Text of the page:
Over To You (Part 1)
On Sunday 21st December I started a series of tweets about risk: the management thereof and how police absorb and inherit it from others. Several hours later, I realised that I should probably have turned them into a blog but once I had started it become a stream of consciousness that was difficult to stop. This blog, therefore, is an attempt to convert those tweets into something a little more structured and coherent.
Policing is all about risk management. At its most fundamental it is about reducing the risk of crime or even reducing the risk of the occurrence of crime. When crimes are committed it is about investigating and finding the offender with a view to reducing the risk of further offending.
When a dangerous situation occurs it is about minimising risk. The same could be said of counter-terrorism, dealing with domestic abuse or dangerous offenders.
The world is full of dangerous people and it is the role of the police to identify the risks they pose and to mitigate that risk. It is also the role of the police to identify and protect those most AT risk and there probably more of them than there are dangerous people.
It is an enormous and never ending task often undertaken with little time and with barely enough resources. The landscape of risk is forever moving, changing and growing. New threats emerge and everything needs to be assessed and decisions made on what, if any, action needs to be taken to counter them. Sometimes these decisions need to be taken in minutes or even seconds.
Police often deal with risk at it’s most extreme – at crisis point. Whether that be individual crisis or situational crisis it often means that events have already taken a dangerous turn and something has to be done, quickly, to bring something to a safe conclusion.
Sunday’s tweets started with some commentary on the decision (currently under consideration) to reduce the targets for ambulance arrival times. The cynical view on this is that the ambulance service is clearly struggling to meet the target times which currently exist and so it is politically convenient to relax them. That way, performance doesn’t have to improve but politicians and NHS trusts could still say, with statistical confidence, that targets were being met. No problem exists – nothing to see here – move along.
A few years ago, a colleague of mine was critically injured on duty. Everyone at the scene could see how serious the injury was and the pleading radio transmissions – begging for medical assistance – will live in my memory for ever.
The problem was that there was no ambulance. A single crewed paramedic was on scene very quickly and did everything they could to stabilise the officer but their professional medical view was that the officer needed to be conveyed to hospital – urgently – on a spine board. The paramedic could not achieve this in a Ford Focus estate and needed a full size and properly equipped vehicle immediately.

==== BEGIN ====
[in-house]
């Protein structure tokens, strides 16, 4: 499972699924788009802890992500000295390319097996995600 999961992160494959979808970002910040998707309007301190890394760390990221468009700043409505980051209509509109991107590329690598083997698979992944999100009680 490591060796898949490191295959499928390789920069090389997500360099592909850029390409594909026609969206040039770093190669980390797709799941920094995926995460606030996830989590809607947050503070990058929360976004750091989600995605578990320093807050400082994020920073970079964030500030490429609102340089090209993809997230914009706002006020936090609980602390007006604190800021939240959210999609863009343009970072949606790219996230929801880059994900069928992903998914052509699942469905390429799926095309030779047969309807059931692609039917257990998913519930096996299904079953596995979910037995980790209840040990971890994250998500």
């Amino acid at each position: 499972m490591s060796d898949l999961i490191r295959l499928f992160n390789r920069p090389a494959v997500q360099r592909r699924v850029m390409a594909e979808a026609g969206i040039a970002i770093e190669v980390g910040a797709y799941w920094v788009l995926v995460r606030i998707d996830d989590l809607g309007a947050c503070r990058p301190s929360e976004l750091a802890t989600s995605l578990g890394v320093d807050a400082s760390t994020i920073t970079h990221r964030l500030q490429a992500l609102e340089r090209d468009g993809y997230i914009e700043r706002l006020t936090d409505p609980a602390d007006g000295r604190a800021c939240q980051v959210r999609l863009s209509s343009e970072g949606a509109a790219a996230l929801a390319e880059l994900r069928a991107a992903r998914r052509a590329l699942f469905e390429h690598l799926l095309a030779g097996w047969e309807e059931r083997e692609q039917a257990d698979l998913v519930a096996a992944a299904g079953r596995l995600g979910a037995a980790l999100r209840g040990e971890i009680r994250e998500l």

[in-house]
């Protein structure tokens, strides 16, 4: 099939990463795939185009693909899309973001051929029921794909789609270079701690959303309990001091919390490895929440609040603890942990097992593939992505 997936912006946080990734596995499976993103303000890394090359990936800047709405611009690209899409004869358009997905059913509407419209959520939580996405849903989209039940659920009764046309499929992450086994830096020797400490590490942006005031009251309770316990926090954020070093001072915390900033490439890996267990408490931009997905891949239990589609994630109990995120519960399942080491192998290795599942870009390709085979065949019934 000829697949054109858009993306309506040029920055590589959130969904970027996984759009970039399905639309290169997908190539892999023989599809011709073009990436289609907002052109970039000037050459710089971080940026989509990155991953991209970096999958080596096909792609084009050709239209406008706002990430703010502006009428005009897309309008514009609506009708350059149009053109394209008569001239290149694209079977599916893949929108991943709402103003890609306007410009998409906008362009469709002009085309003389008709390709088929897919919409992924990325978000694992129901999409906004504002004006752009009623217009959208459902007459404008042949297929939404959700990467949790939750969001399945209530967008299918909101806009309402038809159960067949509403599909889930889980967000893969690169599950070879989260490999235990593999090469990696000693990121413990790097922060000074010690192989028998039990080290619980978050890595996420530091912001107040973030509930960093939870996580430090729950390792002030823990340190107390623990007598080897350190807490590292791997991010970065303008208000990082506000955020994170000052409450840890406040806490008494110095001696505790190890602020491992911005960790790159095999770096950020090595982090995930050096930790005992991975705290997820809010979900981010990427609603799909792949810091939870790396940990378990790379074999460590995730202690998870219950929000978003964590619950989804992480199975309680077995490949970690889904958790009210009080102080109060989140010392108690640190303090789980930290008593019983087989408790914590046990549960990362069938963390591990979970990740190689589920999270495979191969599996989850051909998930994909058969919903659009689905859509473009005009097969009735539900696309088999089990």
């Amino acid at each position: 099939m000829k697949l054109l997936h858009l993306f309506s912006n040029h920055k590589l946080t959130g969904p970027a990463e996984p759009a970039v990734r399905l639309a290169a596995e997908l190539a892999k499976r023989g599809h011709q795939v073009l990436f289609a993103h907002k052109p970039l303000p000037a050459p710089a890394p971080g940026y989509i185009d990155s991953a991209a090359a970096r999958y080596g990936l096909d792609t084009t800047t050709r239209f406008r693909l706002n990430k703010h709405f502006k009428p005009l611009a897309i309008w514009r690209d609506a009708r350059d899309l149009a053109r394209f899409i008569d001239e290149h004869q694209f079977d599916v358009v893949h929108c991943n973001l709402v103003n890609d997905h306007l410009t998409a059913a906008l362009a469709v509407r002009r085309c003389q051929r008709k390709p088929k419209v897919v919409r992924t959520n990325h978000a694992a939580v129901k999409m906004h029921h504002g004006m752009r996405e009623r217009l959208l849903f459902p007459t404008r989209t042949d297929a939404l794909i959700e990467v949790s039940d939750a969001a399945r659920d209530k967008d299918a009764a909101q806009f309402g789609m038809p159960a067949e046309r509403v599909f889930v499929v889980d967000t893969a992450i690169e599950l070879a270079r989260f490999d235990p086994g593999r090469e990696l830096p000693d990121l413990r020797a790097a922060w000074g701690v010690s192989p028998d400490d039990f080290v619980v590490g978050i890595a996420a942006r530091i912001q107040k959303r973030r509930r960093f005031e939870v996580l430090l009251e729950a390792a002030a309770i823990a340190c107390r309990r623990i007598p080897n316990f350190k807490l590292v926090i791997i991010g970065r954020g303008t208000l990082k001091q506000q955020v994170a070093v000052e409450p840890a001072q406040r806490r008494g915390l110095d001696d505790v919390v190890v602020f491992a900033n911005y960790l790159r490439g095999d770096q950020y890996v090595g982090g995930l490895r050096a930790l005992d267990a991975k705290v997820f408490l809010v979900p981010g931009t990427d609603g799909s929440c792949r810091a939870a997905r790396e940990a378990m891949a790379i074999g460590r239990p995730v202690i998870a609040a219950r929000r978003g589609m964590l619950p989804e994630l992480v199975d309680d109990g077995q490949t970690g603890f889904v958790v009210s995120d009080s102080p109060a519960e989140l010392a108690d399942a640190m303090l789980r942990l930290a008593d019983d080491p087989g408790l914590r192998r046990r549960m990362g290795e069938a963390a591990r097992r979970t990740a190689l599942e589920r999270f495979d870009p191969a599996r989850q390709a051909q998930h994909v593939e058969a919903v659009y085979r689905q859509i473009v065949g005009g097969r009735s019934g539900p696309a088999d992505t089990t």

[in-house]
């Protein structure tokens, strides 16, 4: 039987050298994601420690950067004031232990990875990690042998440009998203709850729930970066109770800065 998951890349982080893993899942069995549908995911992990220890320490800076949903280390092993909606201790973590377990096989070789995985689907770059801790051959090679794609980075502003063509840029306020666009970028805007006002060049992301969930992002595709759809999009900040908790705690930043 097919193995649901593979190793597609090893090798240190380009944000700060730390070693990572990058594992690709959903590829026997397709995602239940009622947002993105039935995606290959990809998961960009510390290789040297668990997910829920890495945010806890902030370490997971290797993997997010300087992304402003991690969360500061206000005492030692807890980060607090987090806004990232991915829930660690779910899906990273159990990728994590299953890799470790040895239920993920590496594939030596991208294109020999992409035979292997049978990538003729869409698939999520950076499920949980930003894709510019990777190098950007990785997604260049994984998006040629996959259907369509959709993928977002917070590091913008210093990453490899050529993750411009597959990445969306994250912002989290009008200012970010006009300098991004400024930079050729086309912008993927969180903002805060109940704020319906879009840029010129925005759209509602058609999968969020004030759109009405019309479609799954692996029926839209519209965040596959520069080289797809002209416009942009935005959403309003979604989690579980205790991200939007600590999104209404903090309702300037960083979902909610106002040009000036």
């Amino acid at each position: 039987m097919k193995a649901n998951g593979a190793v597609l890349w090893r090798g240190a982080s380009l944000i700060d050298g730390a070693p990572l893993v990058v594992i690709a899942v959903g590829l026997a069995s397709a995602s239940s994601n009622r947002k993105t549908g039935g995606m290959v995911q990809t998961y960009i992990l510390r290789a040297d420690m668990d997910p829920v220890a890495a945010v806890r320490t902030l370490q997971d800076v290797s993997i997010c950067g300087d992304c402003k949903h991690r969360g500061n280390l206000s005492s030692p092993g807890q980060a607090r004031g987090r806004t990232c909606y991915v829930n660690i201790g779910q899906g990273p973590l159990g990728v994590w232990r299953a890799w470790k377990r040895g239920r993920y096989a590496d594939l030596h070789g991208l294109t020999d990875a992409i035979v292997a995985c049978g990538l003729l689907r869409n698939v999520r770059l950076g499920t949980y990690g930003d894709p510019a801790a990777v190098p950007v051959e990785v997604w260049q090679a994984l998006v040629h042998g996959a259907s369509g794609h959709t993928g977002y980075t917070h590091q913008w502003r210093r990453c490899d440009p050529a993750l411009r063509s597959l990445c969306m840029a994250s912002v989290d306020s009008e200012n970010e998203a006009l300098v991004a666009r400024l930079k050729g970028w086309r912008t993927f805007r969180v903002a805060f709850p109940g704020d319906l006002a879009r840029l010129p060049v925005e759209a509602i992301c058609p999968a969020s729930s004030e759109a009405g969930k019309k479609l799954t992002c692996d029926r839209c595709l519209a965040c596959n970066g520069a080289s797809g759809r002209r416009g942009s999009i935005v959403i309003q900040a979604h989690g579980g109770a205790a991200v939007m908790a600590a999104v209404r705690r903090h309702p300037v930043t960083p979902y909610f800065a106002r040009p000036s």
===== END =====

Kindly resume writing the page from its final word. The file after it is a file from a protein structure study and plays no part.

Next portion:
The officer had not regained consciousness and there were serious and very real concerns that they might not survive. Still no ambulance.
Desperate colleagues flagged down passing ambulances only to be told that they were not allowed to redeploy. One officer came across an ambulance only two streets away and they radioed in and were told they could not redeploy. Another officer, passing the local hospital, drove in and saw numerous ambulances at A&E. Most had patients stuck in them but not one of them was allowed to redeploy.
Tension between us and the ambulance service reached nuclear levels. None of us could understand why they were refusing to help and come to our colleagues aid when it looked like they weren’t doing anything more important.
Eventually, after a very long time – too long – an ambulance arrived from another county and the officer was conveyed to hospital. It was touch and go for about 48 hours and several operations later the officer was declared critical but stable. They went on to make a phenomenal recovery.
Unsurprisingly, we made an official complaint to the ambulance about their response. They refused to accept that there was a problem. Their answer was that they had responded within the target time of 8 minutes.
The fact is that they had. The fact that the unit sent was a single crewed paramedic who could not fully and properly deal with what he was faced with didn’t matter. I have no doubt that the actions of this paramedic saved the officer’s life but had the situation gone on much longer I am also convinced that the outcome would have been tragically different.
The need for the second, fully equipped ambulance, was not something which required adherence to a target. New calls did – no matter, it seemed, what they were. Rather than send the nearest ambulance (from two streets away and was dealing with something less severe) they sent one from another county. No ambulance was allowed to divert from whatever else it was being sent to.